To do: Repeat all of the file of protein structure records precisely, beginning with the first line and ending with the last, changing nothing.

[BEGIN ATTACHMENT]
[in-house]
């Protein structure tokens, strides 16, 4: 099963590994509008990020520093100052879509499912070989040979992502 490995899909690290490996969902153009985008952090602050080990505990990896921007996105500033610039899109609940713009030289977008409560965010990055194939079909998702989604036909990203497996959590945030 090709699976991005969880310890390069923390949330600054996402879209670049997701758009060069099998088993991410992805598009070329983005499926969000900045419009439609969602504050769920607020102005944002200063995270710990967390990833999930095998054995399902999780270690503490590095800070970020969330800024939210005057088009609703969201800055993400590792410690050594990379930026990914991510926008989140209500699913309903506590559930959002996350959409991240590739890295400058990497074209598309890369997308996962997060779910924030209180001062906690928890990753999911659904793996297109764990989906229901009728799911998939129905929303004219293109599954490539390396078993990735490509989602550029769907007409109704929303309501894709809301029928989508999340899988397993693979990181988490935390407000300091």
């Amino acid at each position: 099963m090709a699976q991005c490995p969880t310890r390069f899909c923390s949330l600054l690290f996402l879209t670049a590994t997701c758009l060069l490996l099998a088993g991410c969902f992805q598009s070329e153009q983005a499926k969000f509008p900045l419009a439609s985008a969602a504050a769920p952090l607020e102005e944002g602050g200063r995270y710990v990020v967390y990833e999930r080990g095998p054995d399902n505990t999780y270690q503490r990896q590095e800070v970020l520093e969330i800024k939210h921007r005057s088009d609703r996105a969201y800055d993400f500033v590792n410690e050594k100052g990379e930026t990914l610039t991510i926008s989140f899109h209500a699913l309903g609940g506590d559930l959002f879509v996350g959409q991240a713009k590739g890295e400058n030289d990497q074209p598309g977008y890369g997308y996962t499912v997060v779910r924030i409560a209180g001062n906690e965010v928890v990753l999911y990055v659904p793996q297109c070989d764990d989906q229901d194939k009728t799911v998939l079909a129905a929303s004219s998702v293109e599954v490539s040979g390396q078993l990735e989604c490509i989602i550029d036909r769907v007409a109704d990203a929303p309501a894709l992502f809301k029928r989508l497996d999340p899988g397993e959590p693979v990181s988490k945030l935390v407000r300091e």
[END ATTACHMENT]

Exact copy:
[in-house]
């Protein structure tokens, strides 16, 4: 099963590994509008990020520093100052879509499912070989040979992502 490995899909690290490996969902153009985008952090602050080990505990990896921007996105500033610039899109609940713009030289977008409560965010990055194939079909998702989604036909990203497996959590945030 090709699976991005969880310890390069923390949330600054996402879209670049997701758009060069099998088993991410992805598009070329983005499926969000900045419009439609969602504050769920607020102005944002200063995270710990967390990833999930095998054995399902999780270690503490590095800070970020969330800024939210005057088009609703969201800055993400590792410690050594990379930026990914991510926008989140209500699913309903506590559930959002996350959409991240590739890295400058990497074209598309890369997308996962997060779910924030209180001062906690928890990753999911659904793996297109764990989906229901009728799911998939129905929303004219293109599954490539390396078993990735490509989602550029769907007409109704929303309501894709809301029928989508999340899988397993693979990181988490935390407000300091």
């Amino acid at each position: 099963m090709a699976q991005c490995p969880t310890r390069f899909c923390s949330l600054l690290f996402l879209t670049a590994t997701c758009l060069l490996l099998a088993g991410c969902f992805q598009s070329e153009q983005a499926k969000f509008p900045l419009a439609s985008a969602a504050a769920p952090l607020e102005e944002g602050g200063r995270y710990v990020v967390y990833e999930r080990g095998p054995d399902n505990t999780y270690q503490r990896q590095e800070v970020l520093e969330i800024k939210h921007r005057s088009d609703r996105a969201y800055d993400f500033v590792n410690e050594k100052g990379e930026t990914l610039t991510i926008s989140f899109h209500a699913l309903g609940g506590d559930l959002f879509v996350g959409q991240a713009k590739g890295e400058n030289d990497q074209p598309g977008y890369g997308y996962t499912v997060v779910r924030i409560a209180g001062n906690e965010v928890v990753l999911y990055v659904p793996q297109c070989d764990d989906q229901d194939k009728t799911v998939l079909a129905a929303s004219s998702v293109e599954v490539s040979g390396q078993l990735e989604c490509i989602i550029d036909r769907v007409a109704d990203a929303p309501a894709l992502f809301k029928r989508l497996d999340p899988g397993e959590p693979v990181s988490k945030l935390v407000r300091e």